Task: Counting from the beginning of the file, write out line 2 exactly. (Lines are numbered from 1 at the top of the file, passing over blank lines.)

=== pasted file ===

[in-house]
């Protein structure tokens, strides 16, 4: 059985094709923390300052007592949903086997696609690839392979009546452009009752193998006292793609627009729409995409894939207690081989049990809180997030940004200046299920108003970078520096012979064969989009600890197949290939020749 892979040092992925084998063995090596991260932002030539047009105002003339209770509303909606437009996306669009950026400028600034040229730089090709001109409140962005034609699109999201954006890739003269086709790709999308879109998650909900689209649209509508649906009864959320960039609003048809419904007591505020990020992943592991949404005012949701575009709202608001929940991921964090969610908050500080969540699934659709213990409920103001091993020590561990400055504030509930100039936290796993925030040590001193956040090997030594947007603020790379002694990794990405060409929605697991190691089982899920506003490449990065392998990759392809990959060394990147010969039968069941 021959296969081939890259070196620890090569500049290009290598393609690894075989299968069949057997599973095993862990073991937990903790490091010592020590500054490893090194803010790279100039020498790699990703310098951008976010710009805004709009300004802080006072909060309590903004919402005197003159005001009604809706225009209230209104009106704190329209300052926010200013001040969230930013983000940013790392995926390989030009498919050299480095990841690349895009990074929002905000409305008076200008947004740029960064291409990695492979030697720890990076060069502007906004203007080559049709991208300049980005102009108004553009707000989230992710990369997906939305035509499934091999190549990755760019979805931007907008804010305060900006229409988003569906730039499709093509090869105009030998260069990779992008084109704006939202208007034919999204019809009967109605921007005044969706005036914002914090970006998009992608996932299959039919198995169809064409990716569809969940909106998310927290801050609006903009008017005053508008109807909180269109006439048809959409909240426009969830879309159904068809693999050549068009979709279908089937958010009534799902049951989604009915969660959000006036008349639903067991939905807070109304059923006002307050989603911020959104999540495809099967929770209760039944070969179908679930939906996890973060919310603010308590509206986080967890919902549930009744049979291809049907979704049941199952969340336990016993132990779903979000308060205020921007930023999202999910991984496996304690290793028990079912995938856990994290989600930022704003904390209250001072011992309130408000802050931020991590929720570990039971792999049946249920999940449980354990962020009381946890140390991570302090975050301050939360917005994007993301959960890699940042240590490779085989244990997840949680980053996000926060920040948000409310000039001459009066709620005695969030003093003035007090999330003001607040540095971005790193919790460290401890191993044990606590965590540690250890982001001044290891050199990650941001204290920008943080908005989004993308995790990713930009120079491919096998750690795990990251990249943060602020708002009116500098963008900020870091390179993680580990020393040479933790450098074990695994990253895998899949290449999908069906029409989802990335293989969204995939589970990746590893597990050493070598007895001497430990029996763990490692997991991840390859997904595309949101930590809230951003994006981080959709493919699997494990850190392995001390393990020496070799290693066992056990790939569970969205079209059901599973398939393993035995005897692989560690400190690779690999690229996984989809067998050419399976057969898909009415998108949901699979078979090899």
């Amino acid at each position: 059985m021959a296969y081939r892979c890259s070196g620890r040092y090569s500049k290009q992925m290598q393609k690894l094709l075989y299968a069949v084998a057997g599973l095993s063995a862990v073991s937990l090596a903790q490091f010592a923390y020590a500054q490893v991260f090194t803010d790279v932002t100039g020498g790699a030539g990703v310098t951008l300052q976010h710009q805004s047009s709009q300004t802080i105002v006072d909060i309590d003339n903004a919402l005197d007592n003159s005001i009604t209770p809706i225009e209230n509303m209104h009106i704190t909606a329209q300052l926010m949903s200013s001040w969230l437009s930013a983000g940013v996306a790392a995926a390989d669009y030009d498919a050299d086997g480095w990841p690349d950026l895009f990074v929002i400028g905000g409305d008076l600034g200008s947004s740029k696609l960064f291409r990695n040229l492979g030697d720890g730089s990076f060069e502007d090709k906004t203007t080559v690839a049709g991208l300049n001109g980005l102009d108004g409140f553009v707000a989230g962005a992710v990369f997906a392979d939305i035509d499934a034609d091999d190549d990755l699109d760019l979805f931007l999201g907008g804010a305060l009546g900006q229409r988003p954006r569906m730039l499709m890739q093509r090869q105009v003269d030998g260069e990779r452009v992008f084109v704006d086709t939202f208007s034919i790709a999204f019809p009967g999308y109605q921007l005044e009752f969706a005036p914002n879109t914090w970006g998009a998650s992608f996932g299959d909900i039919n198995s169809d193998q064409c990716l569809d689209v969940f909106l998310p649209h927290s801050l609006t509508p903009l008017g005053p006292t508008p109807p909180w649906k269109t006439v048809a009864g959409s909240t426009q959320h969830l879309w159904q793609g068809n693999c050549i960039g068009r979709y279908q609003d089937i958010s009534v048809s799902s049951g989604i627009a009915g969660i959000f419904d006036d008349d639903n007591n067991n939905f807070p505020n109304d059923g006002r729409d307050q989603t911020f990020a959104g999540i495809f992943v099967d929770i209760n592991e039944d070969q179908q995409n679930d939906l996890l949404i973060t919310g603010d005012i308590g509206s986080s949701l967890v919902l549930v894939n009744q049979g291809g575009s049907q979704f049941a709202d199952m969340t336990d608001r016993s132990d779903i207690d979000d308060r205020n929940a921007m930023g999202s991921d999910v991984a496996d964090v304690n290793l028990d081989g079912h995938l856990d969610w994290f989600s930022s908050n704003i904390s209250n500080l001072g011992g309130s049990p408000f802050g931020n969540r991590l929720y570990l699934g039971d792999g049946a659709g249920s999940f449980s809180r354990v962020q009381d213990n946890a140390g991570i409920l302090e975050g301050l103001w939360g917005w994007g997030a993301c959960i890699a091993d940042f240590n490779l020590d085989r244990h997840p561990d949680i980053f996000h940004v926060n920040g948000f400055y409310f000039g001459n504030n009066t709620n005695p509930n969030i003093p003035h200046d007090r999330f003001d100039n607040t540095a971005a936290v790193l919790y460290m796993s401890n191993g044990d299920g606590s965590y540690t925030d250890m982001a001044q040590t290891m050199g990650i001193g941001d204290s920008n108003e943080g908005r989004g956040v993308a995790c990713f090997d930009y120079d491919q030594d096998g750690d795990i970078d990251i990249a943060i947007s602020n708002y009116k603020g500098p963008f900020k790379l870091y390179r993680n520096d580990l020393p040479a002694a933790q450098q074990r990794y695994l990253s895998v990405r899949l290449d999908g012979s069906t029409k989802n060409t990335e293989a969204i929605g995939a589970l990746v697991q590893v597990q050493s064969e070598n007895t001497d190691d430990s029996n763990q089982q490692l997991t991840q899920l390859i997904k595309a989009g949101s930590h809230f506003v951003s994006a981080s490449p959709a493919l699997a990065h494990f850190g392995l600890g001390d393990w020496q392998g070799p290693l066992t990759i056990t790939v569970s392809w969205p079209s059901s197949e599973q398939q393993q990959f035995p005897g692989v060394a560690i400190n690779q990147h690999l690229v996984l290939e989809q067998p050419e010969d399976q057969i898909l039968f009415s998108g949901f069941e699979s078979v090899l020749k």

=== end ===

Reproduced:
């Protein structure tokens, strides 16, 4: 059985094709923390300052007592949903086997696609690839392979009546452009009752193998006292793609627009729409995409894939207690081989049990809180997030940004200046299920108003970078520096012979064969989009600890197949290939020749 892979040092992925084998063995090596991260932002030539047009105002003339209770509303909606437009996306669009950026400028600034040229730089090709001109409140962005034609699109999201954006890739003269086709790709999308879109998650909900689209649209509508649906009864959320960039609003048809419904007591505020990020992943592991949404005012949701575009709202608001929940991921964090969610908050500080969540699934659709213990409920103001091993020590561990400055504030509930100039936290796993925030040590001193956040090997030594947007603020790379002694990794990405060409929605697991190691089982899920506003490449990065392998990759392809990959060394990147010969039968069941 021959296969081939890259070196620890090569500049290009290598393609690894075989299968069949057997599973095993862990073991937990903790490091010592020590500054490893090194803010790279100039020498790699990703310098951008976010710009805004709009300004802080006072909060309590903004919402005197003159005001009604809706225009209230209104009106704190329209300052926010200013001040969230930013983000940013790392995926390989030009498919050299480095990841690349895009990074929002905000409305008076200008947004740029960064291409990695492979030697720890990076060069502007906004203007080559049709991208300049980005102009108004553009707000989230992710990369997906939305035509499934091999190549990755760019979805931007907008804010305060900006229409988003569906730039499709093509090869105009030998260069990779992008084109704006939202208007034919999204019809009967109605921007005044969706005036914002914090970006998009992608996932299959039919198995169809064409990716569809969940909106998310927290801050609006903009008017005053508008109807909180269109006439048809959409909240426009969830879309159904068809693999050549068009979709279908089937958010009534799902049951989604009915969660959000006036008349639903067991939905807070109304059923006002307050989603911020959104999540495809099967929770209760039944070969179908679930939906996890973060919310603010308590509206986080967890919902549930009744049979291809049907979704049941199952969340336990016993132990779903979000308060205020921007930023999202999910991984496996304690290793028990079912995938856990994290989600930022704003904390209250001072011992309130408000802050931020991590929720570990039971792999049946249920999940449980354990962020009381946890140390991570302090975050301050939360917005994007993301959960890699940042240590490779085989244990997840949680980053996000926060920040948000409310000039001459009066709620005695969030003093003035007090999330003001607040540095971005790193919790460290401890191993044990606590965590540690250890982001001044290891050199990650941001204290920008943080908005989004993308995790990713930009120079491919096998750690795990990251990249943060602020708002009116500098963008900020870091390179993680580990020393040479933790450098074990695994990253895998899949290449999908069906029409989802990335293989969204995939589970990746590893597990050493070598007895001497430990029996763990490692997991991840390859997904595309949101930590809230951003994006981080959709493919699997494990850190392995001390393990020496070799290693066992056990790939569970969205079209059901599973398939393993035995005897692989560690400190690779690999690229996984989809067998050419399976057969898909009415998108949901699979078979090899």